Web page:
In 1996, Flash (originally known as FutureSplash) was developed. At the time, the Flash content development tool was relatively simple compared to now, using basic layout and drawing tools, a limited precursor to ActionScript, and a timeline, but it enabled web designers to go beyond the point of HTML, animated GIFs and JavaScript. However, because Flash required a plug-in, many web developers avoided using it for fear of limiting their market share due to lack of compatibility. Instead, designers reverted to gif animations (if they didn't forego using motion graphics altogether) and JavaScript for widgets. But the benefits of Flash made it popular enough among specific target markets to eventually work its way to the vast majority of browsers, and powerful enough to be used to develop entire sites.[6]

The other side of the "local" coin is that I firmly believe that the quality of work done by an in-house team is significantly better than that which has been outsourced. Out of the thousands of websites I've seen over the years, it's always the ones developed off-shores that have caused issues. They're cheaper for a reason, and they often show it in performance. I understand that the best firm for you may not be down the street, but work with a team that can communicate (frequently) in your language, understand your goals, and be held accountable to meeting them.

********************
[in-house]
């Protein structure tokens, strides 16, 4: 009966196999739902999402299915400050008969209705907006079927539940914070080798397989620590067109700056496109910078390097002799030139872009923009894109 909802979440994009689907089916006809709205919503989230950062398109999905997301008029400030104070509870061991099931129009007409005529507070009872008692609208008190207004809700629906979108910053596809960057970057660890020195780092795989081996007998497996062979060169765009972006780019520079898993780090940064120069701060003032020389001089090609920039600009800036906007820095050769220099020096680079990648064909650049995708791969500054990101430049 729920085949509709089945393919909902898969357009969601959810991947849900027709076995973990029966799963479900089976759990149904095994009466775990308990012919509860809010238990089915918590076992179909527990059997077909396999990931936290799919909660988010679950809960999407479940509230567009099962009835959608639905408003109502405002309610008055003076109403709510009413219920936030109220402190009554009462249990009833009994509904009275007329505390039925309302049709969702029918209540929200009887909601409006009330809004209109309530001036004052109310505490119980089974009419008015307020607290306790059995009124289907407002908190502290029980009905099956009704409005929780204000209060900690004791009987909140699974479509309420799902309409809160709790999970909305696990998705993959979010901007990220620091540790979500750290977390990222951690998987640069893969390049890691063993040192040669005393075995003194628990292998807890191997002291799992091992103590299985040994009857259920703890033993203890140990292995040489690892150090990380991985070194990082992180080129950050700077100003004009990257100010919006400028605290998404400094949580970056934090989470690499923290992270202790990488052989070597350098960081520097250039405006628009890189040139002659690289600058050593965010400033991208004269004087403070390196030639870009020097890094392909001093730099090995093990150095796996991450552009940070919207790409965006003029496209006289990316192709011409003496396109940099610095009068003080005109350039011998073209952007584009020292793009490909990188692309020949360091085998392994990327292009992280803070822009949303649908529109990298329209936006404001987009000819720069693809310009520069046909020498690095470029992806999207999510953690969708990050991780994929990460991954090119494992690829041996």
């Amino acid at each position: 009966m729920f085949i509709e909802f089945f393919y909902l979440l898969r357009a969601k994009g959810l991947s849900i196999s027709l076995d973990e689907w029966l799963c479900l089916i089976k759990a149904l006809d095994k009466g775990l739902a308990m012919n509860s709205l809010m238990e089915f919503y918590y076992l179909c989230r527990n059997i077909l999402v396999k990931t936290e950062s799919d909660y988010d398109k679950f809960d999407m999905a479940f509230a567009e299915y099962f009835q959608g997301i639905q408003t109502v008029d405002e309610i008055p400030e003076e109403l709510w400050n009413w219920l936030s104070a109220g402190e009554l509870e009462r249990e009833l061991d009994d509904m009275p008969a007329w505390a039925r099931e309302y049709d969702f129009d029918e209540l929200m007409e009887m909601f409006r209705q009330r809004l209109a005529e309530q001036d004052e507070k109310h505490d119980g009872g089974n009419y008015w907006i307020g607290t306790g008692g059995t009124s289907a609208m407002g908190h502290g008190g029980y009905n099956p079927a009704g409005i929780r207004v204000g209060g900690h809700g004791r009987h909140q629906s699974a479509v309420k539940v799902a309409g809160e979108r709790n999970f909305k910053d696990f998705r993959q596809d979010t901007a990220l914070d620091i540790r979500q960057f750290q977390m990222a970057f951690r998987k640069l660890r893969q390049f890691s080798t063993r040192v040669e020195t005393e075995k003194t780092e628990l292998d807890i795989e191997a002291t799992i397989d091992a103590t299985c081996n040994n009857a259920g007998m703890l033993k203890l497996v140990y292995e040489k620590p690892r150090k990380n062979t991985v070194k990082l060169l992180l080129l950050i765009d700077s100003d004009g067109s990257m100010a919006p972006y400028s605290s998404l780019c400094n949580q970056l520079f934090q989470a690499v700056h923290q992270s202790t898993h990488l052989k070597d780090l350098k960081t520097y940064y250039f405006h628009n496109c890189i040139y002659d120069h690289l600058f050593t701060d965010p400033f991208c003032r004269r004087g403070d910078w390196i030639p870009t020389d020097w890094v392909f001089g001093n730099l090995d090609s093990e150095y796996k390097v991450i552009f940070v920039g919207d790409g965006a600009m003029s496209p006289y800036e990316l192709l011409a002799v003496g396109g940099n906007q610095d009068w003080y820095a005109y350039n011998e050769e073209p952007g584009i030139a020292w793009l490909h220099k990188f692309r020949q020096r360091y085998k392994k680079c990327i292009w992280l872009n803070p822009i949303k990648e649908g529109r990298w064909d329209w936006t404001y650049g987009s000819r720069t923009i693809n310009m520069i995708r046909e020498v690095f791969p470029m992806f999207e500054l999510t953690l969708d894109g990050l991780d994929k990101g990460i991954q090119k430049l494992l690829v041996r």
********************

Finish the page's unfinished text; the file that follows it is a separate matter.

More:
As we said in the last step, templates provide a framework. Given how many people use builders to make a website nowadays, odds are there are a few sites out there with the same framework as yours. At the very least you will need to populate a chosen template with content specific to you. And to really stand out, you’ll need to do some customization.

A: Creating the perfect website for your business includes a lot of steps. The design company will first have to understand in detail, your goals and visions for the project. They’ll then have to do research, propose wire frames, revise wire frames, build out and develop the website, and of course make final modifications. With all these steps included, most websites take at least 12 to 16 weeks from start to finish. However, time may be slightly longer or shorter depending on your goals, your designer, and other variables.
If you're on a Mac however, there's another option: RapidWeaver. This WYSIWYG webpage editor has full code access and FTP support for uploading pages. There are plenty of built-in templates to get started, all for the one-time price of $99.99. On Windows there are numerous choices. Xara Web Designer 365, for example, starts at $49.99 and promises you don't need to know HTML or Javascript to create sites based on the company's templates.
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